The opinion of the court was delivered by: PARKER
BARRINGTON D. PARKER, JR., U.S.D.J.
Plaintiff Ronald Borsack a/k/a Ron Bell ("Borsack") brings this breach of contract action against defendants Chalk & Vermilion Fine Arts, Ltd. ("Chalk & Vermilion"), Sevenarts, Ltd. ("Sevenarts"),
Chalk & Vermilion Fine Arts, LLC. ("Chalk & Vermilion-CT"), and David Rogath. Defendants removed this action, which was commenced in New York Supreme Court, County of New York, to this Court, pursuant to 28 U.S.C. §§ 1441, 1446, based on diversity jurisdiction. See 28 U.S.C. § 1332(a). Defendants subsequently asserted that in addition to diversity jurisdiction, the Court has jurisdiction over this action pursuant to the Convention for the Recognition and Enforcement of Foreign Arbitration Awards. See 9 U.S.C. §§ 203, 205. Presently before the Court are defendants' motion to stay the action pending arbitration and plaintiff's cross-motion to remand the action to state court. For the reasons stated below, defendants' motion for a stay pending arbitration is granted and plaintiff's motion to remand is denied.
On September 23, 1987, Sevenarts and Chalk & Vermilion Fine Arts, Ltd.
entered into an agreement ("the License Agreement") pursuant to which Sevenarts licensed Chalk & Vermilion to cast and sell limited edition sculptures from models created by Romain de Tirtoff, the artist known as Erte ("Erte sculptures"). The License Agreement contains the following arbitration clause: "In the event of any claim or dispute between the parties concerning this Agreement, the parties irrevocably agree to submit to binding arbitration to take place in London before a single arbitrator."
On September 27, 1987, Sevenarts and Chalk & Vermilion modified the Agreement through a handwritten document ("the Addendum") that reads:
Sevenarts and Chalk & Vermilion agree to modify their contract of 9/23/87 as follows:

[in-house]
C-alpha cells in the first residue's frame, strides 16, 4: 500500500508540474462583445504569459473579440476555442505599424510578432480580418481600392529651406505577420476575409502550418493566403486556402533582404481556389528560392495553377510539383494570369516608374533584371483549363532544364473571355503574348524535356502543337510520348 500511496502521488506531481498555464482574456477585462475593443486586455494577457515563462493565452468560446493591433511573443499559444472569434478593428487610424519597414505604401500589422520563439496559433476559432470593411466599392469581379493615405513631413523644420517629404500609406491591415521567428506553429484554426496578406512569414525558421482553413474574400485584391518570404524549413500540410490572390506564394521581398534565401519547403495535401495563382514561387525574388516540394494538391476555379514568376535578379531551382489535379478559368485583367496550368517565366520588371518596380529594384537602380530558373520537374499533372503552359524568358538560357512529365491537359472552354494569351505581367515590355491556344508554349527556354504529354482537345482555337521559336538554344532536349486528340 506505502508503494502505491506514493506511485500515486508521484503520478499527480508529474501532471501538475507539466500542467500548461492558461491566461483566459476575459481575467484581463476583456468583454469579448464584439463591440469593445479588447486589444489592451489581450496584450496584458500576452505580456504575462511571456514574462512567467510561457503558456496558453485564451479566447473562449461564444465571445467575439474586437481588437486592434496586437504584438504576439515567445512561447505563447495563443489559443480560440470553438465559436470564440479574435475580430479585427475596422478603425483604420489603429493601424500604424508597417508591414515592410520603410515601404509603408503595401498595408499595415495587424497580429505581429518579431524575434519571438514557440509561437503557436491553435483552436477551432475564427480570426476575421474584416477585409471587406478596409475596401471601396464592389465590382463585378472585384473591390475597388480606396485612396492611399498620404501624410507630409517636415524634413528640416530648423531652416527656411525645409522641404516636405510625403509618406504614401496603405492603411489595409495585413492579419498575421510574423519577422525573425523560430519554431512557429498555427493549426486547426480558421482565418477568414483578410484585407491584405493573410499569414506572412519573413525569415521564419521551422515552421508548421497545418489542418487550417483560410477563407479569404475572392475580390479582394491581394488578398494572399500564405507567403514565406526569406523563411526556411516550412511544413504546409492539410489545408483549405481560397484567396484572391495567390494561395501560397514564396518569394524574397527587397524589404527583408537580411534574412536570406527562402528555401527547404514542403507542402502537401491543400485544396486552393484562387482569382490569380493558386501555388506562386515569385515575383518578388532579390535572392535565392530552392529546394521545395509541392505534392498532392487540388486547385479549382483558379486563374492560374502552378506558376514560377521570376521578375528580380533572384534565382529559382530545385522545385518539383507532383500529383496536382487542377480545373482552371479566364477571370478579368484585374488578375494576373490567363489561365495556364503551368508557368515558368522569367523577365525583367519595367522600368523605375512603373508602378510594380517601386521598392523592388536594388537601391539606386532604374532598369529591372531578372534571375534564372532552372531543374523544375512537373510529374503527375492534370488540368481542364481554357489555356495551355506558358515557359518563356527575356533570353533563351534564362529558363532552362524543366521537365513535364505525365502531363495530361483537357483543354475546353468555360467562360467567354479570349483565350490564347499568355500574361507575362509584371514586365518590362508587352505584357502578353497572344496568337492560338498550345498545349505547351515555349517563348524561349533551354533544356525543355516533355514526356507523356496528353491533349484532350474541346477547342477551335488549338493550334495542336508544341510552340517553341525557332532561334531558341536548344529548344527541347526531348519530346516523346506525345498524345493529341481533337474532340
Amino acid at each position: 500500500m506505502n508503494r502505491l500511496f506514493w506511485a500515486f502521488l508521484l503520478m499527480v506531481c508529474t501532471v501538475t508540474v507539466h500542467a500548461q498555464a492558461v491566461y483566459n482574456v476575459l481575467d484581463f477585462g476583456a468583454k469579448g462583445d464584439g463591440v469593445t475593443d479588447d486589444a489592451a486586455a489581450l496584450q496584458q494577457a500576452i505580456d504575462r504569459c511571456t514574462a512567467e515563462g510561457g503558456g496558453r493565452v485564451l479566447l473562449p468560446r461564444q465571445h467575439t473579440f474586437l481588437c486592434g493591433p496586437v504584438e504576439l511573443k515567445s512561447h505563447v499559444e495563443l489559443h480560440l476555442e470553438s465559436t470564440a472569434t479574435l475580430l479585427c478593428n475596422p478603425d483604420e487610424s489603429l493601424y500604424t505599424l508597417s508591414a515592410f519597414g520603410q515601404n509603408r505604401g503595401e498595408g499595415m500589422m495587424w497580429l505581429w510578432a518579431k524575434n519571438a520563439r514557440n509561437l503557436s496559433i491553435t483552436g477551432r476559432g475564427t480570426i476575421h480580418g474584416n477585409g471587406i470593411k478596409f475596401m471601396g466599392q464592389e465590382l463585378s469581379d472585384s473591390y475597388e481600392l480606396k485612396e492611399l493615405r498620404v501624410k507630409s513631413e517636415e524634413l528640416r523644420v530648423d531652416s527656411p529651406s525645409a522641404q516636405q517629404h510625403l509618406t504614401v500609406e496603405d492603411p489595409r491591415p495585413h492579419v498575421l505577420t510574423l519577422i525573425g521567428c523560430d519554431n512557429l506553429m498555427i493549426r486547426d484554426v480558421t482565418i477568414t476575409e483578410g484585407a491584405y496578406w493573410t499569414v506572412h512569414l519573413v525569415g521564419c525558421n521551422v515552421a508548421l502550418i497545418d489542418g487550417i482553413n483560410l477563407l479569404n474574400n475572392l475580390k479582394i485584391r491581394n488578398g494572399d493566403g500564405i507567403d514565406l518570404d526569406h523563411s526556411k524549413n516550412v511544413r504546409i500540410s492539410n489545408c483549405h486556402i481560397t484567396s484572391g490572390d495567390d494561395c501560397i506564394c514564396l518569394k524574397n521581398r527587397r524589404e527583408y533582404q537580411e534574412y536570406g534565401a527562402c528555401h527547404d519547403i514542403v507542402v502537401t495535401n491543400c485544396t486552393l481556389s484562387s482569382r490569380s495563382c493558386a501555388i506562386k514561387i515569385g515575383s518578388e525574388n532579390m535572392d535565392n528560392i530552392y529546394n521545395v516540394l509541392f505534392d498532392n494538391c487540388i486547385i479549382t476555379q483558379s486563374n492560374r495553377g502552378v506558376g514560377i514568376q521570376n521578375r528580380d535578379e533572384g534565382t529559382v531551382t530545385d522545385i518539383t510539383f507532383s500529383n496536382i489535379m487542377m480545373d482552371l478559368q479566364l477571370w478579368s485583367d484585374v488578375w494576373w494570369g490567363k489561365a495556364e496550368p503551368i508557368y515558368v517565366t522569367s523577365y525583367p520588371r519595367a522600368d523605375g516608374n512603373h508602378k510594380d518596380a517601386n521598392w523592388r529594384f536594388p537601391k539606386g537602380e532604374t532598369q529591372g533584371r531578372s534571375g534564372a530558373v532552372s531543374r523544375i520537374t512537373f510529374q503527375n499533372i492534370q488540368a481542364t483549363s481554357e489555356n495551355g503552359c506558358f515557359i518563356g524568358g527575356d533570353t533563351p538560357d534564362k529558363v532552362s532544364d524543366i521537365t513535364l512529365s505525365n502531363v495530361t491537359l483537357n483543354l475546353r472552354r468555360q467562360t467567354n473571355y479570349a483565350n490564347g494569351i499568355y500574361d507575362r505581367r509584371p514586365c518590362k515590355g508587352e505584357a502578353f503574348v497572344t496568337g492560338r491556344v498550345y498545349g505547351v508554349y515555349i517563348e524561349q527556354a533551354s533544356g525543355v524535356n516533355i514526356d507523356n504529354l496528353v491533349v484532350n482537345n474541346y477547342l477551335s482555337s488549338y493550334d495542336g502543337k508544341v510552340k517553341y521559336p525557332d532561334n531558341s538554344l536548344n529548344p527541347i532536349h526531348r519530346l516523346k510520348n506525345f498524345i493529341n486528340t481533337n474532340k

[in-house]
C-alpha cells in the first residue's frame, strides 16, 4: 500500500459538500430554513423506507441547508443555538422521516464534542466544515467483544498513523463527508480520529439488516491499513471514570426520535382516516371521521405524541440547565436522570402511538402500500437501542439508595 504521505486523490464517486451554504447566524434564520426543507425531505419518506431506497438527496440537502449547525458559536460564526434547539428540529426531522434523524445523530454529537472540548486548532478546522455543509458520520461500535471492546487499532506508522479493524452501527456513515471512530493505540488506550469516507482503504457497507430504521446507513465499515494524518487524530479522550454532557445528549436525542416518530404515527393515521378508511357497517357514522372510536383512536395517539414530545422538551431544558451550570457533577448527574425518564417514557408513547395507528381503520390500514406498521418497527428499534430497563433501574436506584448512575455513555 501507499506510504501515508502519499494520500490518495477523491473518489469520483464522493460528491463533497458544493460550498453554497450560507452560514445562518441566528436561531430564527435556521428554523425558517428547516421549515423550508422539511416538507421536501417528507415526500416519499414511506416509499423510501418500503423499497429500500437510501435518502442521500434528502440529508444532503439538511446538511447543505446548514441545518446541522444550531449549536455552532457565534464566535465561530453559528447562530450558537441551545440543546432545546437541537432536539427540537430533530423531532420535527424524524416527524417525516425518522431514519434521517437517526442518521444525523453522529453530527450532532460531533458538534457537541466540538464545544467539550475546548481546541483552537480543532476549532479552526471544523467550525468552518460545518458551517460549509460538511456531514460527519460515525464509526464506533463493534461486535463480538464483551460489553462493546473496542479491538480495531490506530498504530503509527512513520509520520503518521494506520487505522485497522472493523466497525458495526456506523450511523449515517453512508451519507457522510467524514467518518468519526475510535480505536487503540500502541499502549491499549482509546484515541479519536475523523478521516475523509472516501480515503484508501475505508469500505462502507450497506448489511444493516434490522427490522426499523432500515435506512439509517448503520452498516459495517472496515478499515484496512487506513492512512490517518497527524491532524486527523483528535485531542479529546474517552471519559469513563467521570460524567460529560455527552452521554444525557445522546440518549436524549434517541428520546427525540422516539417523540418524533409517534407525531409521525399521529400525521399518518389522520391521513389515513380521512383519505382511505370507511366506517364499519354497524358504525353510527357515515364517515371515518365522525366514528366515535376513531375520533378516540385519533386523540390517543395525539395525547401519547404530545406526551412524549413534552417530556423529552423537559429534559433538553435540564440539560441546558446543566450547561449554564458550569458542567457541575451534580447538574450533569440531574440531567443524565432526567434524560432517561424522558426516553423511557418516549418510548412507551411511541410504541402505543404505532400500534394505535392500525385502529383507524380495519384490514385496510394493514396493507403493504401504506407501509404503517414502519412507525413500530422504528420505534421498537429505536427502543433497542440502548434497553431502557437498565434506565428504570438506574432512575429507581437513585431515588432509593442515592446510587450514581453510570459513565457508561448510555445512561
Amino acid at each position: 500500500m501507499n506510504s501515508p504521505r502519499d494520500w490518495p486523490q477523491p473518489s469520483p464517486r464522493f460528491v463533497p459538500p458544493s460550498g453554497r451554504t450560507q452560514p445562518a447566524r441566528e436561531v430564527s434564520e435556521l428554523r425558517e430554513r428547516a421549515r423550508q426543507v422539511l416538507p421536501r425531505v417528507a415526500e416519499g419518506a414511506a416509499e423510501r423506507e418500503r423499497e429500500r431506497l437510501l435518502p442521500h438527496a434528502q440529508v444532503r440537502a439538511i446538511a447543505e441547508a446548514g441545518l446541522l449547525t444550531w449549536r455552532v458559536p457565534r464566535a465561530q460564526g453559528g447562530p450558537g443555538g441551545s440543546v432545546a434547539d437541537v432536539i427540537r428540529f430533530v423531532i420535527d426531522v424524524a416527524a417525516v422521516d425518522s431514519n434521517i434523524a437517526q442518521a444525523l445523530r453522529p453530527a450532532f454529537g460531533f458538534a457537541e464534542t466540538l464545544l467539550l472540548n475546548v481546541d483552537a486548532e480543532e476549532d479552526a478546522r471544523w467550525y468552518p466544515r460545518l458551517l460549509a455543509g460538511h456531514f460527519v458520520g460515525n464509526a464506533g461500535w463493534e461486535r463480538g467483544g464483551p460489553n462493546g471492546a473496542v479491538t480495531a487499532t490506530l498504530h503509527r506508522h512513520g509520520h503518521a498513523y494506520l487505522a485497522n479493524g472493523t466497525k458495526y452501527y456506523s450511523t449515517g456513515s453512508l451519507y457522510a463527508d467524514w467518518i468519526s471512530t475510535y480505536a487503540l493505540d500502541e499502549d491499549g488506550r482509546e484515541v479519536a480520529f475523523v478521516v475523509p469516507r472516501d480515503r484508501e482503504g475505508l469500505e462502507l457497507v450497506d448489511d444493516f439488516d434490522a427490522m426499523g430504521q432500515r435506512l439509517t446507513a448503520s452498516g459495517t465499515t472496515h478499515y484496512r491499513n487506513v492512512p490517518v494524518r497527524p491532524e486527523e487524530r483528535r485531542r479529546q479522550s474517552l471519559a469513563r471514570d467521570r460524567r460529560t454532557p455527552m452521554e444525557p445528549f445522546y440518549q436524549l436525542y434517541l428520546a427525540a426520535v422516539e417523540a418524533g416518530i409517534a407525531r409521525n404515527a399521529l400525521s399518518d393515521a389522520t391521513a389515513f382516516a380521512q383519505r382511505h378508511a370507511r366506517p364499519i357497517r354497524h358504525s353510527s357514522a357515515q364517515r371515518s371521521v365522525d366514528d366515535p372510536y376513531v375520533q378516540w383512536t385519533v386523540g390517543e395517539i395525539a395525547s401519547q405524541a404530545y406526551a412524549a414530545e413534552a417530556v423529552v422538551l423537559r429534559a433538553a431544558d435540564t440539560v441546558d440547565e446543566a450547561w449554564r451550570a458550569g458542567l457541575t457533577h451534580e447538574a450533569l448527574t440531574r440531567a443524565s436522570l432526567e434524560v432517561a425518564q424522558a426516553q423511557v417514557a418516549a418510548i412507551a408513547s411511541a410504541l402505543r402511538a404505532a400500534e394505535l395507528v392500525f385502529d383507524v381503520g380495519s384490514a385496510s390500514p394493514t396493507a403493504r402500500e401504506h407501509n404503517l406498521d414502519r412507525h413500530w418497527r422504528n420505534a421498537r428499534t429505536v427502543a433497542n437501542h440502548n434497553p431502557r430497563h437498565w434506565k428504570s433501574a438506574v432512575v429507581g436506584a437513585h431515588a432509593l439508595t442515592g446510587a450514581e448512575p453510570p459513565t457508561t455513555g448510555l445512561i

35 artists proofs shall be created rather than 30 artists proofs as previously indicated by clause 11. The parties shall divide the cost for the additional five casts and they shall be distributed to Ron Bell [a/k/a Ronald Borsack].
Clause 11 of the License Agreement states that "thirty (30) 'artists proofs' shall be produced within each edition of sculpture and the License warrants that no more than 30 'artists proofs' will be produced within each edition." The Addendum was signed by David Rogath, president of Chalk & Vermilion, and Eric' Estorick, then managing director of Sevenarts. Borsack did not sign either the License Agreement or the Addendum.
Borsack claims that before the execution of the License Agreement, he had, at the request of Rogath, helped convince the principals of Sevenarts to grant the exclusive licensing rights for the Erte sculpture to Chalk & Vermilion. According to Borsack, Rogath, over a series of discussions, promised to pay him a finders fee if his "efforts culminated in their [sic] being granted additional licensing agreements with Sevenarts. . . . Rogath agreed on behalf of [Chalk & Vermilion] to provide me with five Erte artist proof sculptures each time a new Erte sculpture was produced. It was further agreed that such five sculptures would be provided to me free of cost for resale purposes." Borsack Aff. P 14. Borsack claims that he asked Rogath for written memorialization of their agreement and that Rogath subsequently delivered to him a photocopy of the Addendum. Borsack asserts that the Addendum was evidence of Chalk & Vermilion's oral agreement to pay him a "finders fee" of five artists proofs each time a new Erte sculpture was produced. Rogath denies having entered into any such agreement.
Borsack contends that after approximately six and a half years of receiving his "finders fee," defendants ceased to deliver the five proofs each time a new sculpture was produced. On July 16, 1996, plaintiff initiated this litigation in Supreme Court of the State of New York, County of New York, asserting, inter alia, breach of contract claims against Chalk & Vermilion and Sevenarts and a fraudulent conveyance claim against Chalk & Vermilion-CT.
On August 29, 1996, defendants removed the action to this Court claiming diversity jurisdiction under 28 U.S.C. § 1332(a). Defendants subsequently alleged federal question jurisdiction based on 9 U.S.C. § 203. Defendants now move, pursuant to 9 U.S.C. § 3, to stay the action pending arbitration in accordance with the Licence Agreement or, in the alternative, to dismiss the complaint. Borsack cross-moves for an order remanding the action to Supreme Court of the State of New York on the ground that this Court lacks subject jurisdiction over plaintiff's claims under both 28 U.S.C. § 1332(a) and 9 U.S.C. § 203. The ...